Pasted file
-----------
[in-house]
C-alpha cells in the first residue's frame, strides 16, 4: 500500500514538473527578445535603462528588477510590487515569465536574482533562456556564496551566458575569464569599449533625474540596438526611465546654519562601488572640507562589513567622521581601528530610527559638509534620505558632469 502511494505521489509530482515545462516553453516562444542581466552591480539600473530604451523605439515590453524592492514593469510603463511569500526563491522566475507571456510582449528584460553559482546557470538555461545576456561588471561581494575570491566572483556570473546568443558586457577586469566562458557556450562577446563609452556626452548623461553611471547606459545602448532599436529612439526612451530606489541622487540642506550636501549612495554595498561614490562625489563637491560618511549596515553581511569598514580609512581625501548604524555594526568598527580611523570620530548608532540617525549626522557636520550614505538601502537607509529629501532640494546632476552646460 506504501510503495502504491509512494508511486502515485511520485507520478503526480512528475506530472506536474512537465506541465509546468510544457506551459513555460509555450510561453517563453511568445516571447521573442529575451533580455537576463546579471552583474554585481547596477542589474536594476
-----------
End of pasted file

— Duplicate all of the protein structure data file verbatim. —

[in-house]
C-alpha cells in the first residue's frame, strides 16, 4: 500500500514538473527578445535603462528588477510590487515569465536574482533562456556564496551566458575569464569599449533625474540596438526611465546654519562601488572640507562589513567622521581601528530610527559638509534620505558632469 502511494505521489509530482515545462516553453516562444542581466552591480539600473530604451523605439515590453524592492514593469510603463511569500526563491522566475507571456510582449528584460553559482546557470538555461545576456561588471561581494575570491566572483556570473546568443558586457577586469566562458557556450562577446563609452556626452548623461553611471547606459545602448532599436529612439526612451530606489541622487540642506550636501549612495554595498561614490562625489563637491560618511549596515553581511569598514580609512581625501548604524555594526568598527580611523570620530548608532540617525549626522557636520550614505538601502537607509529629501532640494546632476552646460 506504501510503495502504491509512494508511486502515485511520485507520478503526480512528475506530472506536474512537465506541465509546468510544457506551459513555460509555450510561453517563453511568445516571447521573442529575451533580455537576463546579471552583474554585481547596477542589474536594476